There is no overarching theme in Libya – that is, unless you count the effect political paralysis in Tripoli has on the country’s numerous security problems. The longer Prime Minister Ali Zeidan remains isolated, and the General National Congress (GNC) can override his wishes, the longer the Libyan Government will remain unable to brave the endless oil blockades in the East, as well as terrorism, assassinations and intertribal clashes. In fact, the continued political stalemate in Tripoli, as well as the tendency of authorities to divert attention toward the supposed threats of Muammar Gaddafi’s ghost, has only exacerbated these problems.
Between 14-15 January 2014, Egypt finally began the process of giving recent legislative changes, formed by the army backed interim government, a chance to be put to public referendum. The first test was to see the new constitution being passed, giving legitimacy to the June 2013 ousting of unpopular former President Mohamed Morsi after mass uprisings, other aims were to set a benchmark for future polls. With the likely intent of seeing an army backed candidate run and win the presidential elections. Parties allied to the army’s future roadmap for stability will in turn attempt a similar win in parliamentary polls before the years end but likely in the Summer of 2014. All of which defined in the constitution as having to be achieved in the space of 6 months of the referendum. Before polls opened an explosion occurred outside a Criminal Court on Sudan Street in the Imbaba area of North Giza. What that incident does illustrate is the current trend of further encroachment into Greater Cairo by militant groups or lone wolves intent on using violent direct action against police, government, military, infrastructure or legal targets. The eastern Nasr City district remains the current focus of terror incidents in Greater Cairo with eleven high profile blasts in four months. How does this threat manifest itself across the capital in the short term? And what affect will successful transition from interim military led rule, to democratic accountability, mean for the future of Egypt and its affect on the terror environment?read more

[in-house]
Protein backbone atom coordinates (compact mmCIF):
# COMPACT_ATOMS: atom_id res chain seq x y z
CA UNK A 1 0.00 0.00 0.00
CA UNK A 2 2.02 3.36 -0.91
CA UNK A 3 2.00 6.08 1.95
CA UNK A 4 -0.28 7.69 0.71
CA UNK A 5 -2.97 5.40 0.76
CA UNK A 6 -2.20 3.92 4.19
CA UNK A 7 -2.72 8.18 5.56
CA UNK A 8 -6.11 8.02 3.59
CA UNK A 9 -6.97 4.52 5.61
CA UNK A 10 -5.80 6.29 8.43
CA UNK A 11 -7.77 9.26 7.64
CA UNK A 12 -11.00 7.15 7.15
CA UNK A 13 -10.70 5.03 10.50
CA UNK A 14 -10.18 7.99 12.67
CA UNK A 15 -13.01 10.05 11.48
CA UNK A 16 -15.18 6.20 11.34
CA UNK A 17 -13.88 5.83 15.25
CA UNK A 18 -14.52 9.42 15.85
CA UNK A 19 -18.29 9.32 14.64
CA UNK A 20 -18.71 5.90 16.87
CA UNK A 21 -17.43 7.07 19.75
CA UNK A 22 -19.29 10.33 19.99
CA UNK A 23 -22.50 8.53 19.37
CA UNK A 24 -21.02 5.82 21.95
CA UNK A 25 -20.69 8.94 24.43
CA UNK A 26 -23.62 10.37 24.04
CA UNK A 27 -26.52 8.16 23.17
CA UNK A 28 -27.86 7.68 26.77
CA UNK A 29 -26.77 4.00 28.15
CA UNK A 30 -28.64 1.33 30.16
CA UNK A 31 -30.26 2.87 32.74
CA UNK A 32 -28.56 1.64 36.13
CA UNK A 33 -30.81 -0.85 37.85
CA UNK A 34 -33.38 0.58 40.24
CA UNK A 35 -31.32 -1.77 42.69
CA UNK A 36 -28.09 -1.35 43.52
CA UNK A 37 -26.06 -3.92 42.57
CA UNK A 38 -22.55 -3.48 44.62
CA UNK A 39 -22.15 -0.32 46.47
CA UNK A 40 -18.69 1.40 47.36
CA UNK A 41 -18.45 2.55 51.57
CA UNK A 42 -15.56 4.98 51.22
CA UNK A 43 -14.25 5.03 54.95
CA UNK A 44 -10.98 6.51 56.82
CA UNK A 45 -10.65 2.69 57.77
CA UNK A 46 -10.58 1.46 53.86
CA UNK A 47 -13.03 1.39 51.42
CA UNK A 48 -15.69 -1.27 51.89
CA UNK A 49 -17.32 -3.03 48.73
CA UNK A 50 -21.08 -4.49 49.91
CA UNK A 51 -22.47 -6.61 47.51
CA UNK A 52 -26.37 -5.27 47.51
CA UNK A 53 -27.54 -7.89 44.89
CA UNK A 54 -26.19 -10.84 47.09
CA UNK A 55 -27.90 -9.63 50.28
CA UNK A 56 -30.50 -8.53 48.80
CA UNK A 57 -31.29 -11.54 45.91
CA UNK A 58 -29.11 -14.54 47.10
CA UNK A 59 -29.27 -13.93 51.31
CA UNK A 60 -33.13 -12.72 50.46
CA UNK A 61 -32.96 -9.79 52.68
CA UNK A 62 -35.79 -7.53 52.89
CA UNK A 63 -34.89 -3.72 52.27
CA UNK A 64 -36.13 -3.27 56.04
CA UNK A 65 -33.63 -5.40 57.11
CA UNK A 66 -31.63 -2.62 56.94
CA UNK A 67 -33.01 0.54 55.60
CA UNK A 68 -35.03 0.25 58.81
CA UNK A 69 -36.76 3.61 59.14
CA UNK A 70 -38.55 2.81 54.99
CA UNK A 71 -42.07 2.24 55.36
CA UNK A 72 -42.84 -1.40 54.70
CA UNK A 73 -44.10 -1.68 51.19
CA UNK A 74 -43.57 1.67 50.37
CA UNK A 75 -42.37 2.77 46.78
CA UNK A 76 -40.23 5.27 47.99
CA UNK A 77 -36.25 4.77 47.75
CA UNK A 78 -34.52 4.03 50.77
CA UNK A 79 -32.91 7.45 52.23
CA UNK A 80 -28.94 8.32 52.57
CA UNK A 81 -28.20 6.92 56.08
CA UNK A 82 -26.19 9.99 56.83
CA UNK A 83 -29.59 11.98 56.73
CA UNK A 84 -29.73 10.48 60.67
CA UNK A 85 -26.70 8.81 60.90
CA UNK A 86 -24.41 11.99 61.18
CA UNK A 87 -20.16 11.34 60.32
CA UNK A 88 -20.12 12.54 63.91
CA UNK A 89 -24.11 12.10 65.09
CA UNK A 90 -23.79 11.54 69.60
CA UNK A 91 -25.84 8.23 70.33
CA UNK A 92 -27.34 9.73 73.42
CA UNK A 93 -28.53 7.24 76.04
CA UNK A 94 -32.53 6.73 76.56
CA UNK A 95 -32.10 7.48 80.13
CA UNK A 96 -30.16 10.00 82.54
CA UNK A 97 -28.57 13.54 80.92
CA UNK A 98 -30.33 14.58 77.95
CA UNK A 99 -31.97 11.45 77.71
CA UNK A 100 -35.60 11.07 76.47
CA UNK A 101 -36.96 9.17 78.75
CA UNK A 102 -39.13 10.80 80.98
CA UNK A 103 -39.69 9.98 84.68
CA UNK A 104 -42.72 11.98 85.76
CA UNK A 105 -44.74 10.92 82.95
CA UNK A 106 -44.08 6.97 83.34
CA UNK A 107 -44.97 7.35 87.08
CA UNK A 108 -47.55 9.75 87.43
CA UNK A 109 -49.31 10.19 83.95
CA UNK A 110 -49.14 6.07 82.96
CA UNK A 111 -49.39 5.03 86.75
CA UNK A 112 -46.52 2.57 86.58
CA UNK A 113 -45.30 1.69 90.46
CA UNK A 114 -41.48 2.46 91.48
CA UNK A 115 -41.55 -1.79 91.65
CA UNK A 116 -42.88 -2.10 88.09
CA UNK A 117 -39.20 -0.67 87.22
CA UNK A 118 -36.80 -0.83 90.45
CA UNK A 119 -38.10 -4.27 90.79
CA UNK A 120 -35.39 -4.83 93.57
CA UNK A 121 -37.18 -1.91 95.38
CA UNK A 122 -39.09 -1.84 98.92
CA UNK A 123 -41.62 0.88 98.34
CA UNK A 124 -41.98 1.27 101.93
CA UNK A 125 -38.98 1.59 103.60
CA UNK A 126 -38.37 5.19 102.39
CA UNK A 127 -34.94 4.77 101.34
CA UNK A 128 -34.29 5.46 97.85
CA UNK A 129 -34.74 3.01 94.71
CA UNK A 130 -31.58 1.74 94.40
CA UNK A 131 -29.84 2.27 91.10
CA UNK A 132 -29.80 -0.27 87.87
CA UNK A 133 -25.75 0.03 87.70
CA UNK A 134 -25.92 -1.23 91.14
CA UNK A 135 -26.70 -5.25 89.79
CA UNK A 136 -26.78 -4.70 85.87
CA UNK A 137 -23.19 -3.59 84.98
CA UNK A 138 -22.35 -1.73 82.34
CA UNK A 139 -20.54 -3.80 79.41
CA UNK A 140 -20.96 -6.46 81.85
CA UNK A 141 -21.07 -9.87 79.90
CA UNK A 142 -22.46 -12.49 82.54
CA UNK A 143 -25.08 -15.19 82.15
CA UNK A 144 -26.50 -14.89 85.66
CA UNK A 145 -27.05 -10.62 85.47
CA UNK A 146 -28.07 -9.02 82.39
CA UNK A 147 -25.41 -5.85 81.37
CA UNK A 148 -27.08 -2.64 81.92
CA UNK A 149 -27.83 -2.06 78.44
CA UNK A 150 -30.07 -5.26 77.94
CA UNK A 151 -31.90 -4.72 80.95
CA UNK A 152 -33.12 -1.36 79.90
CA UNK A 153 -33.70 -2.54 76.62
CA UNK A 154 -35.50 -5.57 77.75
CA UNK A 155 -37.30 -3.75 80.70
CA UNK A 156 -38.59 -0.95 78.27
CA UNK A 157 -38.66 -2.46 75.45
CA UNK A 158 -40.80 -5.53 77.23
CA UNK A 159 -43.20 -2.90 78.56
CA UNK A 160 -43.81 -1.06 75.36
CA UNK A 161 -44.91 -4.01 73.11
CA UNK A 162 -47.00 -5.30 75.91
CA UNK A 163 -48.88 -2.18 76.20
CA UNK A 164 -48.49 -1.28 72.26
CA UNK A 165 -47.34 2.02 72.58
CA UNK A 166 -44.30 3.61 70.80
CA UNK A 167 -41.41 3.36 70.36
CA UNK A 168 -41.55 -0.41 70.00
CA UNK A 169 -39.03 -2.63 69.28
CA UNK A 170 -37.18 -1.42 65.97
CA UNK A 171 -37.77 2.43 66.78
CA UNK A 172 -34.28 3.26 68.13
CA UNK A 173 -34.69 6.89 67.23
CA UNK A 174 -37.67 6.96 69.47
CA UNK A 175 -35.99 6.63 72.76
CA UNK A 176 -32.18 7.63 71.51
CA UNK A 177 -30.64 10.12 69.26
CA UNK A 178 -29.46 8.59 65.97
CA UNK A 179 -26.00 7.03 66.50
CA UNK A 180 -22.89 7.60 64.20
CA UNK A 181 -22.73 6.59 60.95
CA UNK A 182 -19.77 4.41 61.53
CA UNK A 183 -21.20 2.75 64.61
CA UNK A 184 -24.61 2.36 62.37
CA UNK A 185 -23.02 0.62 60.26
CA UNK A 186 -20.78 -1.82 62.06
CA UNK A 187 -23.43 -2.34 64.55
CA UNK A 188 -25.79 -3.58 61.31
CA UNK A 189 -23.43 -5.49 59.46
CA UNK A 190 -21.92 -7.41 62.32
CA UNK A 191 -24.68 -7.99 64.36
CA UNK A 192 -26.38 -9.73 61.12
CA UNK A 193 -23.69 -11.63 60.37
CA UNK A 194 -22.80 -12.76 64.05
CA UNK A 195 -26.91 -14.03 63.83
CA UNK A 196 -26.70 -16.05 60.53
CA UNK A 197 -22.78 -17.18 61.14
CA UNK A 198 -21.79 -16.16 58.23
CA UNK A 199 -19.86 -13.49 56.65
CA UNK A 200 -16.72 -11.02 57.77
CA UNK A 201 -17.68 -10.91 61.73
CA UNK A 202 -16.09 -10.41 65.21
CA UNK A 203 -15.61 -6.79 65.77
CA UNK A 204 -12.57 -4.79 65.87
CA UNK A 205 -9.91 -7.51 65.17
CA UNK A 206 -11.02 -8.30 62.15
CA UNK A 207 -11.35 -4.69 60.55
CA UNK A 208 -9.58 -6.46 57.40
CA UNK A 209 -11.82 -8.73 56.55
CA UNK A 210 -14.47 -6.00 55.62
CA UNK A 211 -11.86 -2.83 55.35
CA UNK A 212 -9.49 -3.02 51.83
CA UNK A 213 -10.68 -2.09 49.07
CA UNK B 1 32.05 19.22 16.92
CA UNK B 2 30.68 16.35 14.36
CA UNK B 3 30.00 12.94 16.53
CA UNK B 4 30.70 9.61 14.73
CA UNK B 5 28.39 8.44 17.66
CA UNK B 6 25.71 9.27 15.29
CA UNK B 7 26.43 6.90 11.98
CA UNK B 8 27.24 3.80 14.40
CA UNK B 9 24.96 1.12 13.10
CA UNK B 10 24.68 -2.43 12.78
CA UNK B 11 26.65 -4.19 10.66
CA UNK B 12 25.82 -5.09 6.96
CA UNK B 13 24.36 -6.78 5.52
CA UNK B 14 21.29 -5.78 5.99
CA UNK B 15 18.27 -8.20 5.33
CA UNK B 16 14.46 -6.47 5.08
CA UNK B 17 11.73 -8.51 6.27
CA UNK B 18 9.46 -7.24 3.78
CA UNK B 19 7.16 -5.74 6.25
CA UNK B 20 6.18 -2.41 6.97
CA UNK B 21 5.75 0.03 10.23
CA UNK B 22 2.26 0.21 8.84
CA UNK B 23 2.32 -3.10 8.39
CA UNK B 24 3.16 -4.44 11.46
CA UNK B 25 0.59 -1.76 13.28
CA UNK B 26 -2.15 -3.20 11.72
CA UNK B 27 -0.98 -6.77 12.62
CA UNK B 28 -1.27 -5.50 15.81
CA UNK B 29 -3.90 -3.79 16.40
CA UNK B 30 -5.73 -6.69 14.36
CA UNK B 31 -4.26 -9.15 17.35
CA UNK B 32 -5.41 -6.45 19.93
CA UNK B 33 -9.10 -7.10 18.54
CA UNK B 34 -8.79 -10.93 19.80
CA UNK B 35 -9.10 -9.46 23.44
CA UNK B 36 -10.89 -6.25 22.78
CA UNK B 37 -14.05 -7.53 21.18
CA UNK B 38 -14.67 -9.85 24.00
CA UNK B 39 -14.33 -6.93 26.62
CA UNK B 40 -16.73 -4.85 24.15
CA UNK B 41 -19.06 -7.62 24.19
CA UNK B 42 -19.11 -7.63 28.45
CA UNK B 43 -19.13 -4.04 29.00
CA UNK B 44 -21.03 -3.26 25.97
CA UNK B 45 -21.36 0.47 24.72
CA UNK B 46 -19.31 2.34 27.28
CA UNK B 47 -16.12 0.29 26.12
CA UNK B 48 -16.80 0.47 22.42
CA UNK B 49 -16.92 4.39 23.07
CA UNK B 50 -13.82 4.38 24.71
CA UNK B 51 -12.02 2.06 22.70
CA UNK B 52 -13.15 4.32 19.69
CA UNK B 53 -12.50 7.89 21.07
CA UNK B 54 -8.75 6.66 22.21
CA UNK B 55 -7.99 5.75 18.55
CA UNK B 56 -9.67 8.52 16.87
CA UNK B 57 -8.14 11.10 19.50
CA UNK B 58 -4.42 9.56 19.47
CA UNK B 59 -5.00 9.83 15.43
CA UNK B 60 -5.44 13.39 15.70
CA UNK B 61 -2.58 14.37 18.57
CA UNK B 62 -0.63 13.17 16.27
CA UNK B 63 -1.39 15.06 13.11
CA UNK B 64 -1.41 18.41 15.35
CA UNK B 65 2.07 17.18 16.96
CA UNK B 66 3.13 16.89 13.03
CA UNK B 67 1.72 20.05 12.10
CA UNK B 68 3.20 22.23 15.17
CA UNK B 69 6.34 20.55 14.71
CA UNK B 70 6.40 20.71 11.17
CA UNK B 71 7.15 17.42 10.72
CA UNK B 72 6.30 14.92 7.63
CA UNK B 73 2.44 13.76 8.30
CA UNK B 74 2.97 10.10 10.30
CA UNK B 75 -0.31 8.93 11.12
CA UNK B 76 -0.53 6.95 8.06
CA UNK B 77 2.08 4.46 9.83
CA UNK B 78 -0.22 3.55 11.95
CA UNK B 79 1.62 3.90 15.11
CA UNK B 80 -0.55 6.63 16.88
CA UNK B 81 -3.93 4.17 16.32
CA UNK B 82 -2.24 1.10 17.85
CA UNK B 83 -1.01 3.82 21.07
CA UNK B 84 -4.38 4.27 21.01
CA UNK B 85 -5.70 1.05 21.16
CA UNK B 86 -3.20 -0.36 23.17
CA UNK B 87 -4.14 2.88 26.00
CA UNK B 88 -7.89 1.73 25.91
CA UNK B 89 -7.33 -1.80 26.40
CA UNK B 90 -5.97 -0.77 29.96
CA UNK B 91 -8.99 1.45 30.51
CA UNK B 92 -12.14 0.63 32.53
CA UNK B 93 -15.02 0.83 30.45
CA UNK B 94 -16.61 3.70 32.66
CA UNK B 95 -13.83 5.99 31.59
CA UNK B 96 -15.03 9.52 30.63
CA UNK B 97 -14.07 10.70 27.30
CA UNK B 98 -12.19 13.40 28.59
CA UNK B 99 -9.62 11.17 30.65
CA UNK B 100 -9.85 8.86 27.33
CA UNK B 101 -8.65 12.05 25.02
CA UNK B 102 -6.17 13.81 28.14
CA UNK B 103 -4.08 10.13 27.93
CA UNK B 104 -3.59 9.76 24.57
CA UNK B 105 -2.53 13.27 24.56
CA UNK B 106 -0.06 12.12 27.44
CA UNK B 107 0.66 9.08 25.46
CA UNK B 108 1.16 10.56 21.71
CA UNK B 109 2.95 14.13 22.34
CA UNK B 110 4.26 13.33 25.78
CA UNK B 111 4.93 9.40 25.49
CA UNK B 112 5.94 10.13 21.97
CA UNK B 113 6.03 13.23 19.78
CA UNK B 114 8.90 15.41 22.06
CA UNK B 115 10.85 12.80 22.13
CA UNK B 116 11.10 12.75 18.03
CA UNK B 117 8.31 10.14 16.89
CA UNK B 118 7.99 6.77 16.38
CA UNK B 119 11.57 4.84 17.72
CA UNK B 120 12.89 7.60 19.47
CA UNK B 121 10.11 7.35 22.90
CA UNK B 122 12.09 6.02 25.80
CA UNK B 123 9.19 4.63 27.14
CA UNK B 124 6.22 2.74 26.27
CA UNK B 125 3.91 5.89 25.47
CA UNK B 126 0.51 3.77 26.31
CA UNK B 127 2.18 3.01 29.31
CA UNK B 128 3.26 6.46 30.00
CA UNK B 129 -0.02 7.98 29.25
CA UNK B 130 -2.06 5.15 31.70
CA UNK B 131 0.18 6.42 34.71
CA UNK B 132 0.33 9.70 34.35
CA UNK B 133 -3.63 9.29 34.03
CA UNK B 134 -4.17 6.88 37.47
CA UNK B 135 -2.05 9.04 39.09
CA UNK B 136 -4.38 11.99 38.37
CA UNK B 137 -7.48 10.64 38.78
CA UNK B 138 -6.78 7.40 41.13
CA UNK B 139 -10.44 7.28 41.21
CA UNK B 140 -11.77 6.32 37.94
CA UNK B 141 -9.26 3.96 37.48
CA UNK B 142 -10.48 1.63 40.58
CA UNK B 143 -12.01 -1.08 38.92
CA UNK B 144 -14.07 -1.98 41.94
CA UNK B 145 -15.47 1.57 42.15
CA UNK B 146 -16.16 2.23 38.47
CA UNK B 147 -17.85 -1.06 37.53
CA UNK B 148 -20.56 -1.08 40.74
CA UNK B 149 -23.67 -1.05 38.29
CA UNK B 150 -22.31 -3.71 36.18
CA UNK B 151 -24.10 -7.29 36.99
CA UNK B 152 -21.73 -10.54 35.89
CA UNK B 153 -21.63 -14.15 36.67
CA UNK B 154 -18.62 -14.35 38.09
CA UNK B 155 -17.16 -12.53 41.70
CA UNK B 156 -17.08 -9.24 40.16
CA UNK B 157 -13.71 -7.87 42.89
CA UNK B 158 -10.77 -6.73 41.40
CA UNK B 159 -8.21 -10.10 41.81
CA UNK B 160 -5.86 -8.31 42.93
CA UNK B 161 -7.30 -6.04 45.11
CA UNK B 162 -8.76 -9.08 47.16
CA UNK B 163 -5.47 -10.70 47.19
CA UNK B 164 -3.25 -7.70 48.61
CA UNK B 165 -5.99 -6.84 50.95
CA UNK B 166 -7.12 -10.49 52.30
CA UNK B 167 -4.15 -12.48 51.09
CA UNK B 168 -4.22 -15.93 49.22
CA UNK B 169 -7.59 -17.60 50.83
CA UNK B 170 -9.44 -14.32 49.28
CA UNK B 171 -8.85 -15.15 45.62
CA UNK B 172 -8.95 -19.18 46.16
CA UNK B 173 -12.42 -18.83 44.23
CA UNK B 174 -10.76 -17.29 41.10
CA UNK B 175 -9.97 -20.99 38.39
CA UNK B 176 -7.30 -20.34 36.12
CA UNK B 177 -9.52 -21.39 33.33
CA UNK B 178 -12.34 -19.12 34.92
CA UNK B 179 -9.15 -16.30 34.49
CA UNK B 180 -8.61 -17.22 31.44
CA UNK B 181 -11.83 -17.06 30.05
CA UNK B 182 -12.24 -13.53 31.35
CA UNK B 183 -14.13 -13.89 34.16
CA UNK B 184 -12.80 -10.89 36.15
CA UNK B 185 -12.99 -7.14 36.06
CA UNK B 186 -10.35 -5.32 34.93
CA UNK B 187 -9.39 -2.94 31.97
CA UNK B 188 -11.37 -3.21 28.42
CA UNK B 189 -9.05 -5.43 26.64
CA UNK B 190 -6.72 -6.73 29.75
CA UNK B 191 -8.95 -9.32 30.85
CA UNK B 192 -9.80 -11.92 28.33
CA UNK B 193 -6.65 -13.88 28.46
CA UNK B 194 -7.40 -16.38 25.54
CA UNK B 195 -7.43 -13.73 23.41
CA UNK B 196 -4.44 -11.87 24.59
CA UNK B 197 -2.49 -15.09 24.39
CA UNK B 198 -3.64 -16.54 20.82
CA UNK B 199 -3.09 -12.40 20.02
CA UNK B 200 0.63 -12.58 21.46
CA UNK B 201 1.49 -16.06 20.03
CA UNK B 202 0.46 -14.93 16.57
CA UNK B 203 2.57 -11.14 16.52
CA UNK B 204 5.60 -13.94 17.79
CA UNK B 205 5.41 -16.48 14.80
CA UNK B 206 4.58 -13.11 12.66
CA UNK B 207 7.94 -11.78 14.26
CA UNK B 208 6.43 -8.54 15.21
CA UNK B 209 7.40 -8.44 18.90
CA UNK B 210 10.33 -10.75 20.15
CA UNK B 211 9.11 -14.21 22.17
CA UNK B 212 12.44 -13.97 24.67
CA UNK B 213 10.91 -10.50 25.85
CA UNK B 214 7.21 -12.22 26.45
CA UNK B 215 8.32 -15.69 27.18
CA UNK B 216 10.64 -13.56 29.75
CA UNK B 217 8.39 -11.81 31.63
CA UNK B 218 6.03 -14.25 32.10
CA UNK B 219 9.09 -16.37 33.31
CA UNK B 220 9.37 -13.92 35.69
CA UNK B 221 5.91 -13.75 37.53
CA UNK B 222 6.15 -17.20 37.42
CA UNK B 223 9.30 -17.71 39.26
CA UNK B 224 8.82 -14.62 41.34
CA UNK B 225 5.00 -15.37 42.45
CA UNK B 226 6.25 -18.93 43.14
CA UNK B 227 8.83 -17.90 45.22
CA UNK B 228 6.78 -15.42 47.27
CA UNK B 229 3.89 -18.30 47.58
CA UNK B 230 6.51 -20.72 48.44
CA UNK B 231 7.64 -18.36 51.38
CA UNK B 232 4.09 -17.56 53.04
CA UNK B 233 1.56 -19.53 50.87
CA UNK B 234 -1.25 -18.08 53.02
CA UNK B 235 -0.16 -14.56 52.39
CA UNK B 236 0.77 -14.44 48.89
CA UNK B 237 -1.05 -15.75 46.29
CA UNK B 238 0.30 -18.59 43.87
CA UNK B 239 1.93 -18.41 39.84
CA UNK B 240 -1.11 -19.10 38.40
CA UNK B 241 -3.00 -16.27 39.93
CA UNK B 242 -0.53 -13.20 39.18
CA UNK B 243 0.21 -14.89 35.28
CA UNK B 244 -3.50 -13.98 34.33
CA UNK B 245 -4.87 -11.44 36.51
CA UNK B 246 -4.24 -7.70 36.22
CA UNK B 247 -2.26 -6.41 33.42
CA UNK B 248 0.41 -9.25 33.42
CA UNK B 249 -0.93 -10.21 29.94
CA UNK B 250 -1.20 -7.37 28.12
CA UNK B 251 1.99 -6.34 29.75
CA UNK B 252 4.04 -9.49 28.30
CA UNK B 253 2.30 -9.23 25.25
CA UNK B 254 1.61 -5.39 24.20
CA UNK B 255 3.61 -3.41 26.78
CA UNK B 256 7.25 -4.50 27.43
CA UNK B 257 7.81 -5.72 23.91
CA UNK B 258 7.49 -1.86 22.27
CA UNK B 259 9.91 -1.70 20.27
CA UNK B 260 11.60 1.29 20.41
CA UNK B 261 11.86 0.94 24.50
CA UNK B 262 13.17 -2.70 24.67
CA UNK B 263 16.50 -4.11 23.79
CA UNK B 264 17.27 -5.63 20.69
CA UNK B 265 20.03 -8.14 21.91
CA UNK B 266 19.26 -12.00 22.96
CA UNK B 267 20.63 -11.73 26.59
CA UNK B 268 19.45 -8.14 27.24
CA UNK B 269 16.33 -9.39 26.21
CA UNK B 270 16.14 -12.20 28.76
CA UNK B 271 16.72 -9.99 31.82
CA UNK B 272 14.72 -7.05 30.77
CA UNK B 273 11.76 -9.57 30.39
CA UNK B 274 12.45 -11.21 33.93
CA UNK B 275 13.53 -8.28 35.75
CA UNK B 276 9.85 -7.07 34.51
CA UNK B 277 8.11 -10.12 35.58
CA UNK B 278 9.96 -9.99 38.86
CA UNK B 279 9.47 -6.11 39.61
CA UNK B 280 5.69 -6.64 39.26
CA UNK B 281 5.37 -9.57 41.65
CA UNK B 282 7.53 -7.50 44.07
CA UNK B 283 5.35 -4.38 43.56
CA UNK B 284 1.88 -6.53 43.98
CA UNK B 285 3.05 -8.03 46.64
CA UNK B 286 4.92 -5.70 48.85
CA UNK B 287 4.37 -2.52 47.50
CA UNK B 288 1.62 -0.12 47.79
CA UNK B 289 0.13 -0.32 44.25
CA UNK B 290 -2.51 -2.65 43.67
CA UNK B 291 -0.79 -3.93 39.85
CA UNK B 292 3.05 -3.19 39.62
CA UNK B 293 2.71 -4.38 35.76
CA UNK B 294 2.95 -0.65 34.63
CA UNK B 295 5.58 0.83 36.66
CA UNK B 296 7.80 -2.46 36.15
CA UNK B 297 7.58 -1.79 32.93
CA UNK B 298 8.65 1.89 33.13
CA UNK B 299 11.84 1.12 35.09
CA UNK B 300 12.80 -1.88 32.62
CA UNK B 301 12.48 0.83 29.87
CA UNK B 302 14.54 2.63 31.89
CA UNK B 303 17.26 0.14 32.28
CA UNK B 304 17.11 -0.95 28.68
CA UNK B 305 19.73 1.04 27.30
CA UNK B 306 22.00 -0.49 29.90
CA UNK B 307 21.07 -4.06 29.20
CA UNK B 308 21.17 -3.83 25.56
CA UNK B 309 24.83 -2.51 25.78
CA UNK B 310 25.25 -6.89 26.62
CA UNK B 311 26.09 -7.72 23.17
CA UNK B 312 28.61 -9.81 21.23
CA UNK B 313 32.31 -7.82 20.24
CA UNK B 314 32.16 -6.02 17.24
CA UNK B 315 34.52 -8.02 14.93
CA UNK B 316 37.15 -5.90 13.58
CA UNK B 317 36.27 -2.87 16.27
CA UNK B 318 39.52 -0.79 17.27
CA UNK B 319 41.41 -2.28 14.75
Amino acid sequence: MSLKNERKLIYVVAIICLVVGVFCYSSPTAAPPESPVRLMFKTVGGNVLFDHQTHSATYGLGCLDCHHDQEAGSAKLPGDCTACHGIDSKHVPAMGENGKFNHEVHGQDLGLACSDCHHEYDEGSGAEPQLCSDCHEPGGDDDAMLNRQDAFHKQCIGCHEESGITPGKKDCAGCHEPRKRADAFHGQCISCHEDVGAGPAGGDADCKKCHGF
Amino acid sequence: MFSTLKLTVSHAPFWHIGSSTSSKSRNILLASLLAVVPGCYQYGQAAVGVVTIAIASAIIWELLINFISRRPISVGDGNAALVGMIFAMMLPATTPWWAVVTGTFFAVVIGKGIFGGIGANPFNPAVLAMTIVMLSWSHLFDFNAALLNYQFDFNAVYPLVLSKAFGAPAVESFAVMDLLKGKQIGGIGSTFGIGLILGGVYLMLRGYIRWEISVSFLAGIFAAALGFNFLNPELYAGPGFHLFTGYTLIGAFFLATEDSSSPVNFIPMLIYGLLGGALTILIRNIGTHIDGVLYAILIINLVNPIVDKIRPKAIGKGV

Today Algeria will mark the one-year anniversary of the devastating attack on the Tigantourine gas complex In Aménas, which left sixty-seven people killed, thirty-seven of whom were foreign nationals. This is a sad, but fitting timeline as international energy giants prepare to make a full return to the region. Whilst the day will likely go ahead without much fanfare, sombre reflection is expected among Algerian leaders, who are growing increasingly concerned about their country’s ability to put a stop to the tide of militancy that has swept the region in the wake of the 2011 uprisings. Meanwhile, foreign energy workers are likely to continue to press the government in Algiers for a greater security response, and present some tough inquiries to their Algerian partners. One question, in particular, remains: what, exactly, are Algerian authorities doing to quash fears of another terror attack?